News piece originally published 4 September 2019 and updated most recently 29 April 2021
At IFA in Berlin all the way back in September 2019 Asus showcased their new ProArt PA32UCG display, a screen which has an incredibly impressive spec, but will no doubt carry a hefty price tag. It’s aimed at professional users and content creators looking for high levels of colour accuracy and is part of their ProArt lineup. Despite that market positioning there is also an interesting spec from a gaming point of view as well. The screen is 32″ in size and features a 3840 x 2160 “4K” resolution, 120Hz refresh rate, 1152 zone Mini LED backlight and the new VESA DisplayHDR 1400 certification.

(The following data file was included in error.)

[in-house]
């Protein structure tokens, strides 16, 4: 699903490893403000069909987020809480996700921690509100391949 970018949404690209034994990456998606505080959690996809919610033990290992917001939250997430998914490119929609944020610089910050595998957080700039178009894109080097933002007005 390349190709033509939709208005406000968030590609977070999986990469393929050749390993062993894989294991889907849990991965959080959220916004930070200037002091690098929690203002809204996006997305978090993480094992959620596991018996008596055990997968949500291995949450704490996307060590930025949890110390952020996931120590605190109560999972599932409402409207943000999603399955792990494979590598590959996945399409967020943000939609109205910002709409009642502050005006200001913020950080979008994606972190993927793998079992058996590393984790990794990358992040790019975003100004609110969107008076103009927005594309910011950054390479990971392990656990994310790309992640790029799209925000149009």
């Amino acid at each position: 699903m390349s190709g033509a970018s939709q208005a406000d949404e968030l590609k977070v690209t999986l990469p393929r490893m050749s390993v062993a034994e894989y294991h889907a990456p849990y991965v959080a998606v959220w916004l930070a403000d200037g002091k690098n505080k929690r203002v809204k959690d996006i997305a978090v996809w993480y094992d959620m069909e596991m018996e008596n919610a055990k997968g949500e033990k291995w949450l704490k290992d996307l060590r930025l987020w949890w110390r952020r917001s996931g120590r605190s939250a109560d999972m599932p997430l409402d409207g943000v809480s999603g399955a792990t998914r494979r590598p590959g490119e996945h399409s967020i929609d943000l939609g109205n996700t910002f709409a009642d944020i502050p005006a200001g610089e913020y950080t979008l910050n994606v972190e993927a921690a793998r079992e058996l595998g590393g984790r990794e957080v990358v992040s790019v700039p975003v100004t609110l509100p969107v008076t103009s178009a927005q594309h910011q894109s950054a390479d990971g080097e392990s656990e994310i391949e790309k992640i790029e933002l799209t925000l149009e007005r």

HDR 1400 and Mini LED Backlight
HDR is obviously a key focus of this display, being the first screen announced (at the time) to carry the VESA DisplayHDR 1400 certification level. This requires at least 1400 cd/m2 peak brightness, with the PA32UCG actually offering 1600 /cdm2 peak, as well as a 1000 cd/m2 full screen sustained brightness. Asus talk about a 1 million:1 contrast ratio capability thanks to the 1,152 zone Mini-LED backlight for detailed local dimming support. This goes beyond what was possible from previous FALD backlights and offers the best local dimming potential in the LCD monitor market right now. This should help avoid halos and blooming more than on backlights with far fewer zones, although it will not be able to match the pixel level dimming of OLED technology.